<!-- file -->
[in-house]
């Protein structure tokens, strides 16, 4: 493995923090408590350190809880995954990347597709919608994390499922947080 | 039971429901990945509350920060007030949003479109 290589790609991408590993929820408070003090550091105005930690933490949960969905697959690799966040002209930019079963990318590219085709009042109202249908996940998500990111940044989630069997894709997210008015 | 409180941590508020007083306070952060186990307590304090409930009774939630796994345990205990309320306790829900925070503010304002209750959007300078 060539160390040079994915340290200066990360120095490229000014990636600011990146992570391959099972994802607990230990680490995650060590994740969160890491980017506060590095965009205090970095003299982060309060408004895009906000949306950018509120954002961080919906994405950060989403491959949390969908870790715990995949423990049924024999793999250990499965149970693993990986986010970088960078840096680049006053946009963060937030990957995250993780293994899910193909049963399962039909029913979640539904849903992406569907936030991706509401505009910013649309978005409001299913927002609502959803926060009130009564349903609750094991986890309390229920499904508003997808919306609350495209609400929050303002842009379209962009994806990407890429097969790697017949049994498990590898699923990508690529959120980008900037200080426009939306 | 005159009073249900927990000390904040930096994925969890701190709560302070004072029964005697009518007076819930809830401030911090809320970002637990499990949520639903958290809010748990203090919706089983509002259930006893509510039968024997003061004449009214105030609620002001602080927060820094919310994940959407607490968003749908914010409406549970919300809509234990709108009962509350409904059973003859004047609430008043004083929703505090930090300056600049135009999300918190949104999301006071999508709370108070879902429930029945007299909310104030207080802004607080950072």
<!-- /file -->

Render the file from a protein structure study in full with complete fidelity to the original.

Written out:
[in-house]
């Protein structure tokens, strides 16, 4: 493995923090408590350190809880995954990347597709919608994390499922947080 | 039971429901990945509350920060007030949003479109 290589790609991408590993929820408070003090550091105005930690933490949960969905697959690799966040002209930019079963990318590219085709009042109202249908996940998500990111940044989630069997894709997210008015 | 409180941590508020007083306070952060186990307590304090409930009774939630796994345990205990309320306790829900925070503010304002209750959007300078 060539160390040079994915340290200066990360120095490229000014990636600011990146992570391959099972994802607990230990680490995650060590994740969160890491980017506060590095965009205090970095003299982060309060408004895009906000949306950018509120954002961080919906994405950060989403491959949390969908870790715990995949423990049924024999793999250990499965149970693993990986986010970088960078840096680049006053946009963060937030990957995250993780293994899910193909049963399962039909029913979640539904849903992406569907936030991706509401505009910013649309978005409001299913927002609502959803926060009130009564349903609750094991986890309390229920499904508003997808919306609350495209609400929050303002842009379209962009994806990407890429097969790697017949049994498990590898699923990508690529959120980008900037200080426009939306 | 005159009073249900927990000390904040930096994925969890701190709560302070004072029964005697009518007076819930809830401030911090809320970002637990499990949520639903958290809010748990203090919706089983509002259930006893509510039968024997003061004449009214105030609620002001602080927060820094919310994940959407607490968003749908914010409406549970919300809509234990709108009962509350409904059973003859004047609430008043004083929703505090930090300056600049135009999300918190949104999301006071999508709370108070879902429930029945007299909310104030207080802004607080950072």